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BW Businessworld

Putting People First

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In our previous essays accompanying this annual survey, we looked at two important Cs: capital and costs. We would now like to add one more C to this list: the customer. This is particularly relevant since this edition of the BW | Businessworld Best Banks Survey is set amid changes in the local regulatory environment and under the overhang of global developments in financial services.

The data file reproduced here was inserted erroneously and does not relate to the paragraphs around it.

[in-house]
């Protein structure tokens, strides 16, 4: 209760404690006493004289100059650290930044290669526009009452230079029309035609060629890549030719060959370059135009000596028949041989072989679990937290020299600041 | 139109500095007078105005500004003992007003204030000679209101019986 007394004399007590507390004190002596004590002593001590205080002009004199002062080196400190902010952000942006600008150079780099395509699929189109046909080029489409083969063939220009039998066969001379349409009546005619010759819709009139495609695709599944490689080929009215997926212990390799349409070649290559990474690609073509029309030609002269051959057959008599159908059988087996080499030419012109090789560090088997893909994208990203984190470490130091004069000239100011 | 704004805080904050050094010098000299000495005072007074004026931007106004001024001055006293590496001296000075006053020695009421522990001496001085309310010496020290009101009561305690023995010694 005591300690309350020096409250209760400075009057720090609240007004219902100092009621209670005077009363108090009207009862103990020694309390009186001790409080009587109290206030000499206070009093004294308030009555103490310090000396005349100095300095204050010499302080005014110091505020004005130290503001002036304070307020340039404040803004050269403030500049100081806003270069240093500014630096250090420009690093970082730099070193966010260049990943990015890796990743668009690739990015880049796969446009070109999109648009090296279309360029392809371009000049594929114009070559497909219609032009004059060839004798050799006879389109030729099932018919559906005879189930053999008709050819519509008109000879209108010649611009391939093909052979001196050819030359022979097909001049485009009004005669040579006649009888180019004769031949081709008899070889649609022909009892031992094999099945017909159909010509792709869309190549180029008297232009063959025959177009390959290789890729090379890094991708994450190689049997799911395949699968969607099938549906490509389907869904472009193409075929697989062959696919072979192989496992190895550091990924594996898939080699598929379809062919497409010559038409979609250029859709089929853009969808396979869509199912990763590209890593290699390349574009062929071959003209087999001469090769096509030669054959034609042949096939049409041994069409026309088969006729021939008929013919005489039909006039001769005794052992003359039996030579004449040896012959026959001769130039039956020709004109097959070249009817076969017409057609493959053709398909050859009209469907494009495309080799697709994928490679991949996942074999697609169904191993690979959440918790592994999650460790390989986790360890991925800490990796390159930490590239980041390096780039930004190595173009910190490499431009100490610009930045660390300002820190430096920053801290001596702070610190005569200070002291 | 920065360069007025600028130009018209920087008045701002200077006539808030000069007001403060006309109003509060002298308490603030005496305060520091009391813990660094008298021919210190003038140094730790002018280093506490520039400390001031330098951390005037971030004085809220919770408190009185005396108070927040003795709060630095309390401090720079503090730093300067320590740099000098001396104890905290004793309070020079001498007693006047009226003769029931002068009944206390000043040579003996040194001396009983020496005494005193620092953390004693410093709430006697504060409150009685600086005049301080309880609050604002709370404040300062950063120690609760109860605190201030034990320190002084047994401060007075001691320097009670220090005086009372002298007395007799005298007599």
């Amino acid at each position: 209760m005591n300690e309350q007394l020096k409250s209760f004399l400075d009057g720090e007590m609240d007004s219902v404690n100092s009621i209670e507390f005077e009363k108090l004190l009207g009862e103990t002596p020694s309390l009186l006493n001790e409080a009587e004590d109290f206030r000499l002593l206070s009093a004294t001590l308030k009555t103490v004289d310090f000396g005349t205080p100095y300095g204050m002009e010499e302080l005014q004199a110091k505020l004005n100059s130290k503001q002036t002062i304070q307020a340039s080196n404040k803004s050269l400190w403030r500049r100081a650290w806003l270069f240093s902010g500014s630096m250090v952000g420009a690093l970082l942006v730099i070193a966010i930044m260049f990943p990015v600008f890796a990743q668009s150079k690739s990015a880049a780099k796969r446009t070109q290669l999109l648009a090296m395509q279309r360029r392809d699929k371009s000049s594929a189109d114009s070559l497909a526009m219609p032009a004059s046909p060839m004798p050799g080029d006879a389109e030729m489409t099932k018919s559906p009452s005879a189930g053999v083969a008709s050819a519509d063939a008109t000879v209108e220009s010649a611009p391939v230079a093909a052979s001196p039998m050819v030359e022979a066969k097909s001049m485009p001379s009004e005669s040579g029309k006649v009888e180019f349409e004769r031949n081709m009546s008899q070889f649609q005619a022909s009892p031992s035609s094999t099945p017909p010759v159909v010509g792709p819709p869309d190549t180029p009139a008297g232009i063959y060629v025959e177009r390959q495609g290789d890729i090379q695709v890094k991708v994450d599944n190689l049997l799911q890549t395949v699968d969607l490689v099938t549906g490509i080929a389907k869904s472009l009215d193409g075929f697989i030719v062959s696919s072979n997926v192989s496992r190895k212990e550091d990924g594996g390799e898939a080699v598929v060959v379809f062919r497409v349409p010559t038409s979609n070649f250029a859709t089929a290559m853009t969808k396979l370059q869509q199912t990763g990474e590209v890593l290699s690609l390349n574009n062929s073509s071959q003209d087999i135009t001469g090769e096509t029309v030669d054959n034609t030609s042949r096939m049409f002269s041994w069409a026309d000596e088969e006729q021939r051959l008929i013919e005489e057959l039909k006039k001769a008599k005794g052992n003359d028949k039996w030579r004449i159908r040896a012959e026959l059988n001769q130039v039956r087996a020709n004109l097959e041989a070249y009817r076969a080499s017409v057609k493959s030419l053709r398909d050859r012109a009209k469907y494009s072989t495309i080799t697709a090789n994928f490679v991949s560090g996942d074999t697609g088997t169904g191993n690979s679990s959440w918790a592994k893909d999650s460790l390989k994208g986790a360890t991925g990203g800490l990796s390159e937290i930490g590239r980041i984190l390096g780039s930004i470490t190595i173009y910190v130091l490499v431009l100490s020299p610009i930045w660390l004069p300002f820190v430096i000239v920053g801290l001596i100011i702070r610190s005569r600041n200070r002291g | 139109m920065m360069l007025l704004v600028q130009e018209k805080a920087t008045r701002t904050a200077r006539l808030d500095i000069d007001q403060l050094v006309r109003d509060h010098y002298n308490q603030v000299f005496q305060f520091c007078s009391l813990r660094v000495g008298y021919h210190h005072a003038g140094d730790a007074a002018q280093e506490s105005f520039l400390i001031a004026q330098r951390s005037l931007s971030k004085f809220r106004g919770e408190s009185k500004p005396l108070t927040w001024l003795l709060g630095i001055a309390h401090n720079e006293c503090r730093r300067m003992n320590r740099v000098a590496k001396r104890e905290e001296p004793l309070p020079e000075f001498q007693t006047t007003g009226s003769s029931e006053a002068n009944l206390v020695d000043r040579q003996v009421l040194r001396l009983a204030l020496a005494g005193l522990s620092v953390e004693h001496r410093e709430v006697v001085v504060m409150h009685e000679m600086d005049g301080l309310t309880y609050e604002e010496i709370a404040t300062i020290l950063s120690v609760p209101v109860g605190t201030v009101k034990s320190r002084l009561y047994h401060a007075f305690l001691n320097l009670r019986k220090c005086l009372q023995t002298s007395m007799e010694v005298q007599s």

Amid falling savings rates and continued high fiscal deficits, business growth projections by banks will need to be tempered since there has been a slackening in the pace of India’s gross domestic product growth. The cumulative impact of high interest rates, inflation as well as depreciation in the rupee has increased the risks in the credit portfolios of banks and the spectre of higher levels of non-performing assets/loans looms large.